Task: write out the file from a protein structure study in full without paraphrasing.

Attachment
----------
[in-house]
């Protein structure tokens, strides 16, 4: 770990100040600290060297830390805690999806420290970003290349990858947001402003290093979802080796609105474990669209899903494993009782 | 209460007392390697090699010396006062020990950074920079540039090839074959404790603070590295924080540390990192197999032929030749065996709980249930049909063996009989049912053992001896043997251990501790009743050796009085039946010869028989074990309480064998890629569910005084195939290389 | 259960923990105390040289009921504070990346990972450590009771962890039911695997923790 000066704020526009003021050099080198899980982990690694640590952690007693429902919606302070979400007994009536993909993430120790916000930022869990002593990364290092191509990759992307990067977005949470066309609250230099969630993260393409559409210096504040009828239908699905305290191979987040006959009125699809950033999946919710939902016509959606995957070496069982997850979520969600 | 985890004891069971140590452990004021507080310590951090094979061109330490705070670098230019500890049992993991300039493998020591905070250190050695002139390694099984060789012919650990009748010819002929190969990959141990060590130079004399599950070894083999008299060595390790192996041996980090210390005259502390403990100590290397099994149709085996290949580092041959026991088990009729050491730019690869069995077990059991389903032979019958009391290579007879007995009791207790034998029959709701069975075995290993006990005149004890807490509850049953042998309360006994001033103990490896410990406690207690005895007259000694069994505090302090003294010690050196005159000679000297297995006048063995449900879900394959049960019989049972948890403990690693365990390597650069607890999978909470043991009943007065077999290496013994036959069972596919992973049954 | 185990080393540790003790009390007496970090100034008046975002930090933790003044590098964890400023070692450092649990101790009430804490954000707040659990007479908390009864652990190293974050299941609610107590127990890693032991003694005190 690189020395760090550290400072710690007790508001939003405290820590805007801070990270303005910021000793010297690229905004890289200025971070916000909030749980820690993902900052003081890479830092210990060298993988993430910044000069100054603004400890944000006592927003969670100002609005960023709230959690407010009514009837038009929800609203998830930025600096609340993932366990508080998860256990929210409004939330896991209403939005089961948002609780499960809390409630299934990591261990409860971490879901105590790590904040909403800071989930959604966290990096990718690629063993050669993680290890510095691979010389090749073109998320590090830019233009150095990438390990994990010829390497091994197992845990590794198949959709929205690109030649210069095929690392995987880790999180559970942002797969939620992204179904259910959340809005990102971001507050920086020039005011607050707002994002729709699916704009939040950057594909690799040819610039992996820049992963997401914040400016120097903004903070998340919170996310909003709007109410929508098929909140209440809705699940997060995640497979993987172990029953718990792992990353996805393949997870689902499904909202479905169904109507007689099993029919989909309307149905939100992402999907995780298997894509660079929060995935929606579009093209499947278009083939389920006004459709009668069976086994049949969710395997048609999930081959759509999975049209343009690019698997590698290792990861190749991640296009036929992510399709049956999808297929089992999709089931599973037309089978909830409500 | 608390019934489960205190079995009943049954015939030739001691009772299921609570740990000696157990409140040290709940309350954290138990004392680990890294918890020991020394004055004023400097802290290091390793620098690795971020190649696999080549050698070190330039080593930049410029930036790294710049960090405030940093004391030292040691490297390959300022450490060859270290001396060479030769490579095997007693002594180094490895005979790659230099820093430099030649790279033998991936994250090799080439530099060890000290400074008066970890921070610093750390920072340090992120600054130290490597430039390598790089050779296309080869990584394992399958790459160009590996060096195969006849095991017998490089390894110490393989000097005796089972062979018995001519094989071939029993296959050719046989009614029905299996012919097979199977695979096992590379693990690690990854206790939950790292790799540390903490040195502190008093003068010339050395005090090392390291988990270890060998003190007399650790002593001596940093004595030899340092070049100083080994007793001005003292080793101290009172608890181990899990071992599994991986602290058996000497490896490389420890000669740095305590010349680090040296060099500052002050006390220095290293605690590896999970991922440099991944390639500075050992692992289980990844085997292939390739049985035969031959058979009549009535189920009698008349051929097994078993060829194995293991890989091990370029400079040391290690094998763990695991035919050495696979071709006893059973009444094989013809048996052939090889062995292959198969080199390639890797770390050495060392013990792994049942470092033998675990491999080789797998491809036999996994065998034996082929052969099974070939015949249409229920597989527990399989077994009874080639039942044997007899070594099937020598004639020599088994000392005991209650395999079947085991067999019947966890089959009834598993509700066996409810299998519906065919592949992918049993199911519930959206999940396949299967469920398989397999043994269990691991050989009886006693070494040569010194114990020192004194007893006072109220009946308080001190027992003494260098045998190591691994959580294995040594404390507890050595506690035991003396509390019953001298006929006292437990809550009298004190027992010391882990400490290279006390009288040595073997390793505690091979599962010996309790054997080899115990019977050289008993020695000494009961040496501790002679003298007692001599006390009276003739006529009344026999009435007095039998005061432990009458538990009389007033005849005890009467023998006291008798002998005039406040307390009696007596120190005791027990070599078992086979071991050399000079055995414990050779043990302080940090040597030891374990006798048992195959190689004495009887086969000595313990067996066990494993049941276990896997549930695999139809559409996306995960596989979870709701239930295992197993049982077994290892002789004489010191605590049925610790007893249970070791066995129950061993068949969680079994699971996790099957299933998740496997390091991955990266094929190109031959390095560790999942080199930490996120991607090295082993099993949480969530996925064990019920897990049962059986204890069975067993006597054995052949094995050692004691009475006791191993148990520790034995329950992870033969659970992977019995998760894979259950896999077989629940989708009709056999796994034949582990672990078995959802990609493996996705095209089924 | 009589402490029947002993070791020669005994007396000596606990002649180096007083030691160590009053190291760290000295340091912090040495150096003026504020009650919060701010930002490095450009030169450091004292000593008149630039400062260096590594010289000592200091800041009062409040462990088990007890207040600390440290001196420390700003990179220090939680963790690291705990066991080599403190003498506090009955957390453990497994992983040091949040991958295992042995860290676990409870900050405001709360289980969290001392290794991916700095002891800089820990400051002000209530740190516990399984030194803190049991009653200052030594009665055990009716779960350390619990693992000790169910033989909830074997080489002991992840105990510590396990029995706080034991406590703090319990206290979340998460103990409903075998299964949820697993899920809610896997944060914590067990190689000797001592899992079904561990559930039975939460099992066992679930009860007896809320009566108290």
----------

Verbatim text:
[in-house]
């Protein structure tokens, strides 16, 4: 770990100040600290060297830390805690999806420290970003290349990858947001402003290093979802080796609105474990669209899903494993009782 | 209460007392390697090699010396006062020990950074920079540039090839074959404790603070590295924080540390990192197999032929030749065996709980249930049909063996009989049912053992001896043997251990501790009743050796009085039946010869028989074990309480064998890629569910005084195939290389 | 259960923990105390040289009921504070990346990972450590009771962890039911695997923790 000066704020526009003021050099080198899980982990690694640590952690007693429902919606302070979400007994009536993909993430120790916000930022869990002593990364290092191509990759992307990067977005949470066309609250230099969630993260393409559409210096504040009828239908699905305290191979987040006959009125699809950033999946919710939902016509959606995957070496069982997850979520969600 | 985890004891069971140590452990004021507080310590951090094979061109330490705070670098230019500890049992993991300039493998020591905070250190050695002139390694099984060789012919650990009748010819002929190969990959141990060590130079004399599950070894083999008299060595390790192996041996980090210390005259502390403990100590290397099994149709085996290949580092041959026991088990009729050491730019690869069995077990059991389903032979019958009391290579007879007995009791207790034998029959709701069975075995290993006990005149004890807490509850049953042998309360006994001033103990490896410990406690207690005895007259000694069994505090302090003294010690050196005159000679000297297995006048063995449900879900394959049960019989049972948890403990690693365990390597650069607890999978909470043991009943007065077999290496013994036959069972596919992973049954 | 185990080393540790003790009390007496970090100034008046975002930090933790003044590098964890400023070692450092649990101790009430804490954000707040659990007479908390009864652990190293974050299941609610107590127990890693032991003694005190 690189020395760090550290400072710690007790508001939003405290820590805007801070990270303005910021000793010297690229905004890289200025971070916000909030749980820690993902900052003081890479830092210990060298993988993430910044000069100054603004400890944000006592927003969670100002609005960023709230959690407010009514009837038009929800609203998830930025600096609340993932366990508080998860256990929210409004939330896991209403939005089961948002609780499960809390409630299934990591261990409860971490879901105590790590904040909403800071989930959604966290990096990718690629063993050669993680290890510095691979010389090749073109998320590090830019233009150095990438390990994990010829390497091994197992845990590794198949959709929205690109030649210069095929690392995987880790999180559970942002797969939620992204179904259910959340809005990102971001507050920086020039005011607050707002994002729709699916704009939040950057594909690799040819610039992996820049992963997401914040400016120097903004903070998340919170996310909003709007109410929508098929909140209440809705699940997060995640497979993987172990029953718990792992990353996805393949997870689902499904909202479905169904109507007689099993029919989909309307149905939100992402999907995780298997894509660079929060995935929606579009093209499947278009083939389920006004459709009668069976086994049949969710395997048609999930081959759509999975049209343009690019698997590698290792990861190749991640296009036929992510399709049956999808297929089992999709089931599973037309089978909830409500 | 608390019934489960205190079995009943049954015939030739001691009772299921609570740990000696157990409140040290709940309350954290138990004392680990890294918890020991020394004055004023400097802290290091390793620098690795971020190649696999080549050698070190330039080593930049410029930036790294710049960090405030940093004391030292040691490297390959300022450490060859270290001396060479030769490579095997007693002594180094490895005979790659230099820093430099030649790279033998991936994250090799080439530099060890000290400074008066970890921070610093750390920072340090992120600054130290490597430039390598790089050779296309080869990584394992399958790459160009590996060096195969006849095991017998490089390894110490393989000097005796089972062979018995001519094989071939029993296959050719046989009614029905299996012919097979199977695979096992590379693990690690990854206790939950790292790799540390903490040195502190008093003068010339050395005090090392390291988990270890060998003190007399650790002593001596940093004595030899340092070049100083080994007793001005003292080793101290009172608890181990899990071992599994991986602290058996000497490896490389420890000669740095305590010349680090040296060099500052002050006390220095290293605690590896999970991922440099991944390639500075050992692992289980990844085997292939390739049985035969031959058979009549009535189920009698008349051929097994078993060829194995293991890989091990370029400079040391290690094998763990695991035919050495696979071709006893059973009444094989013809048996052939090889062995292959198969080199390639890797770390050495060392013990792994049942470092033998675990491999080789797998491809036999996994065998034996082929052969099974070939015949249409229920597989527990399989077994009874080639039942044997007899070594099937020598004639020599088994000392005991209650395999079947085991067999019947966890089959009834598993509700066996409810299998519906065919592949992918049993199911519930959206999940396949299967469920398989397999043994269990691991050989009886006693070494040569010194114990020192004194007893006072109220009946308080001190027992003494260098045998190591691994959580294995040594404390507890050595506690035991003396509390019953001298006929006292437990809550009298004190027992010391882990400490290279006390009288040595073997390793505690091979599962010996309790054997080899115990019977050289008993020695000494009961040496501790002679003298007692001599006390009276003739006529009344026999009435007095039998005061432990009458538990009389007033005849005890009467023998006291008798002998005039406040307390009696007596120190005791027990070599078992086979071991050399000079055995414990050779043990302080940090040597030891374990006798048992195959190689004495009887086969000595313990067996066990494993049941276990896997549930695999139809559409996306995960596989979870709701239930295992197993049982077994290892002789004489010191605590049925610790007893249970070791066995129950061993068949969680079994699971996790099957299933998740496997390091991955990266094929190109031959390095560790999942080199930490996120991607090295082993099993949480969530996925064990019920897990049962059986204890069975067993006597054995052949094995050692004691009475006791191993148990520790034995329950992870033969659970992977019995998760894979259950896999077989629940989708009709056999796994034949582990672990078995959802990609493996996705095209089924 | 009589402490029947002993070791020669005994007396000596606990002649180096007083030691160590009053190291760290000295340091912090040495150096003026504020009650919060701010930002490095450009030169450091004292000593008149630039400062260096590594010289000592200091800041009062409040462990088990007890207040600390440290001196420390700003990179220090939680963790690291705990066991080599403190003498506090009955957390453990497994992983040091949040991958295992042995860290676990409870900050405001709360289980969290001392290794991916700095002891800089820990400051002000209530740190516990399984030194803190049991009653200052030594009665055990009716779960350390619990693992000790169910033989909830074997080489002991992840105990510590396990029995706080034991406590703090319990206290979340998460103990409903075998299964949820697993899920809610896997944060914590067990190689000797001592899992079904561990559930039975939460099992066992679930009860007896809320009566108290």